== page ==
Further, since the United Nations in 1947 and 1948 decided that combining the two groups in one state was unworkable – and, as I documented, this included supporters of the Arabs in Palestine – why do not supporters of a one-state solution with a majority of Arabs accept that international determination? Why do they not embrace the two-state solution? Further, in advocating a majoritarian Palestinian solution, why do they not try to engage is a civil dialogue and instead expend much effort in branding Israel as an apartheid and racist state? Whatever its faults and whatever the criticisms of the right in Israel, Israel is not by any reasonable measure an apartheid or racist state as much as I personally am repelled by some policies. Further, my reader who sent this response I know is not anti-Semitic. But he is clearly an anti-Zionist. He clearly supports BDS, IJV and the dismantling of the Israeli state. He is at least honest about that.

Why can Norwegians, Scots and Quebeckers vote to have their own state but Jews cannot? Why can other Jews, who have now shrunken to a very small minority, accept the fact that the overwhelming proportion of Jews have become supporters of Jews having their own state, even if they themselves have not become Zionists? Why cannot Jews have a state that can defend itself, especially given past behaviour of their neighbours? It is not totally unsurprising and even understandable that in such a context such advocates are branded – quite aside from what they actually are – as not only anti-Zionists, but advocates who often try to disguise that anti-Zionism.

Further, the almost obsessive focus on Israel and almost total disregard of the much grosser abuse of rights by states that surround Israel, more specifically the abuse of rights by the Khomeini regime (how many Baha’is have been murdered by that regime?) can, again, understandably lead those who support Israel to regard the position of BDSers and IJVers as at least bordering on anti-Semitism, even if those advocates may not actually be guilty of such beliefs? If they deny Jews, and usually only Jews, the right to self-determination, is it not at least a possibility that this constitutes anti-Semitism even if they contend they are not motivated in the least by anti-Semitism?

History has spoken. Why do they not listen?

Except as revealed in the last sentence – the supporters of BDS and IJV want to reverse history, view that history as reversible and expect as well as support the destruction of Israel as a state for the Jewish people, a state in which non-Jews can live as citizens with equal rights.

But that criticism is not the object of this blog. Rather, I want to examine the attacks against BDS and the small segment of Jews represented by IJV that supports such policies.

Tyler Levitan, a vociferous supporter of both BDS and IJV, penned a piece called, “Israel Lobby’s War On Boycott Movement Distracts From Reality.” Setting aside for the moment whether this description is more applicable to the position of IJV, what is the contention? After all, the charge is made not only against Zionists and the Jewish establishment, but against Canada’s political establishment, including both Liberals and Conservatives and even New Democrats. It is why the BDS movement and its IJV supporters have targeted The Green Party given its weak defenses against such assaults from a determined minority and why they have linked their attack to environmentalism in trying to delegitimize the Jewish National Fund (JNF).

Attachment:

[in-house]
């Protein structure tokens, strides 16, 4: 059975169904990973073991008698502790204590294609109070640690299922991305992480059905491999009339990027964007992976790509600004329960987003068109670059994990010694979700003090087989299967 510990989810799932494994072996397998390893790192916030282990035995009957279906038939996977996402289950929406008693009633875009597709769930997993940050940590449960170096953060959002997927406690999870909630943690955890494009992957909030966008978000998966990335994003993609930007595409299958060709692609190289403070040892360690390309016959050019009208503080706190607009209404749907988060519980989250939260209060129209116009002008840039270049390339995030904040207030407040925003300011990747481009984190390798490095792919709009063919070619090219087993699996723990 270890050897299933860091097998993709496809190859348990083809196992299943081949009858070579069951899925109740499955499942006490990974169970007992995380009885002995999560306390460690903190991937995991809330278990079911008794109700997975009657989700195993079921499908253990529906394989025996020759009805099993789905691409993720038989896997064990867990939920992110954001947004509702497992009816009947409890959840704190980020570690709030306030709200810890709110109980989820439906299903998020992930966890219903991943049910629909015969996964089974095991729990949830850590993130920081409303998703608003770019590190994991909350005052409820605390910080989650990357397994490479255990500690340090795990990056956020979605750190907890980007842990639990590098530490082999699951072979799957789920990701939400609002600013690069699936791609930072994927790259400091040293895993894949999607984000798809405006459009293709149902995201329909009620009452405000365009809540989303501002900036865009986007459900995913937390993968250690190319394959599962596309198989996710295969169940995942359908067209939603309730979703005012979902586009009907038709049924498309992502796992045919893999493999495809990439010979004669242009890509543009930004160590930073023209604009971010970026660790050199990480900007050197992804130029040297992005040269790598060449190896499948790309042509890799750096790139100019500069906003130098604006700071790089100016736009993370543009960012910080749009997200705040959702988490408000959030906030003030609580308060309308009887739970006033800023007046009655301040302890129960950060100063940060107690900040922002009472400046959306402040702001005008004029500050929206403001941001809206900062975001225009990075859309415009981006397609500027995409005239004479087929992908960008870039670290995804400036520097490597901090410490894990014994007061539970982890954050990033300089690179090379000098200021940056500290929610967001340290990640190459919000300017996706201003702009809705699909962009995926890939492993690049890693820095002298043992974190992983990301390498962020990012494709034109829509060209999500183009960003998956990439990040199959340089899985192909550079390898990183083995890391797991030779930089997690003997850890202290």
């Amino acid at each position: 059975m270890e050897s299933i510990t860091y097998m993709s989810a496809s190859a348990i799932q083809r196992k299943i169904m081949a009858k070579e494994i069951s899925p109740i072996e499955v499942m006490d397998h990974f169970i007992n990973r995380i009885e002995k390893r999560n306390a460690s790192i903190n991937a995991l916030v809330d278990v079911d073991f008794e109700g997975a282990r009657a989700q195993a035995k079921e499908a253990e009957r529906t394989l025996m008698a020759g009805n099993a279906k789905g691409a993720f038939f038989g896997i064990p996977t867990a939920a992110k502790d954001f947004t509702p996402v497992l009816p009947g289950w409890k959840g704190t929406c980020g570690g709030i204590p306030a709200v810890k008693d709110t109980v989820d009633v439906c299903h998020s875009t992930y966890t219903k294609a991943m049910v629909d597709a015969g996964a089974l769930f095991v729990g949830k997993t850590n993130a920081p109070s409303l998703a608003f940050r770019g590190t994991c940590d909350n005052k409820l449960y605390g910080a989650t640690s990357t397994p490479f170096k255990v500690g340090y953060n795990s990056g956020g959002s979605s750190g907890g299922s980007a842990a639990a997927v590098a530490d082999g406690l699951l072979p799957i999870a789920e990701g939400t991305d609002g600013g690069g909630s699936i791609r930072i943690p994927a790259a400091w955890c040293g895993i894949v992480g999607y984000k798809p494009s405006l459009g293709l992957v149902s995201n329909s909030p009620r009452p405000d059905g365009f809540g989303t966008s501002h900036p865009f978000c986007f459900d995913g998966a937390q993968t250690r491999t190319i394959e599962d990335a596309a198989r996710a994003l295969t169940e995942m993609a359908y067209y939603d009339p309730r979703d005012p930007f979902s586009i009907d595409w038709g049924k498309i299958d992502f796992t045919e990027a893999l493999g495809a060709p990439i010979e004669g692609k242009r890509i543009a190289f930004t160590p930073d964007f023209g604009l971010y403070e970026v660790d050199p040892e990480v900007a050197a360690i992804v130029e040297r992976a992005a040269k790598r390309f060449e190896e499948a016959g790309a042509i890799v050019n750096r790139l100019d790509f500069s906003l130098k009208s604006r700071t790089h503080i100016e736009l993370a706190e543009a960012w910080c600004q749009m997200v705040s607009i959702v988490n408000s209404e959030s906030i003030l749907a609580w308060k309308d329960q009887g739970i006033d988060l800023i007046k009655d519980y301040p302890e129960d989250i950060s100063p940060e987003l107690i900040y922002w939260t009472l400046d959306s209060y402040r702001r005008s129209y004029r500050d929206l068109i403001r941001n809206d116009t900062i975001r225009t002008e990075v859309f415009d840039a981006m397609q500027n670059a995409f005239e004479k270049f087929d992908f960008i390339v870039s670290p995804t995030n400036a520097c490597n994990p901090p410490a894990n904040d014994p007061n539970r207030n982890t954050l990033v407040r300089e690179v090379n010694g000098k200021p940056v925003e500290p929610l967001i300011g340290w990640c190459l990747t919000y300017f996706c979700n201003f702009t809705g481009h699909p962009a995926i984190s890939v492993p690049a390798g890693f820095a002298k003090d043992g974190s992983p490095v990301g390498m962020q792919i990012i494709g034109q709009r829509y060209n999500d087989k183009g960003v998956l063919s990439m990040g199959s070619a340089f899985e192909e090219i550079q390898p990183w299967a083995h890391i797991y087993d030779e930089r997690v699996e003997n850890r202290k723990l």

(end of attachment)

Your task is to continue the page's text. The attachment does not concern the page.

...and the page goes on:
Levitan is correct in countering the charge that BDS is an “absolute” failure, if only because it has attracted great attention and the deployment of significant resources by the Jewish community. Further, BDS claims some concrete successes. After all, was not BDS cited (my italics) as a prime cause in a 50% drop in foreign direct investments in Israel in 2015? But citation is not proof either that BDS was a prime cause of this claimed drop or, more significantly, that, Israel suffered a decline in foreign investment at all. A simple survey of economic assessments in this respect, either by the IMF or internal Israeli bank information, suggests that Israel did not suffer a 50% drop but managed a significant gain (19%) over 2014, and only a modest 3% drop relative to the record gain in 2013. No self-respecting economist would suggest that these fluctuations had anything to do with BDS. BDSers are reliable at blowing their own horn, but not on the justifications for doing so. There were a record 90 private investment deals in Israel in 2015 totaling in value $3.4 billion. All this merely suggests that BDS is better at propaganda than at truth.

That, however, is an aside. For the main battleground, as both BDSers and IJVers acknowledge, is over control of the dominant narrative. And, whatever the serious weaknesses of this anti-Zionist lobby and their efforts to portray themselves as representatives of Canadian public opinion, they repeatedly try to characterize the issue of return of Palestinian refugees as a universal rights issue, but do not insist on such so-called “universal rights” for the myriad of other refugee groups, including the Jewish refugees forcefully displaced from the West Bank. Further, refugee return has not become a universal right, as much as many of us would choose to make it one. It unequivocally was not a universal right when the Palestinians fled and were forcefully displaced in 1948. Nor is UN Resolution 194 calling for a return or compensation based on such a presumption. (Again, I refer readers to Howard Adelman and Elazar Barkan (2011) No Return, No Refuge. New York: Columbia University Press.)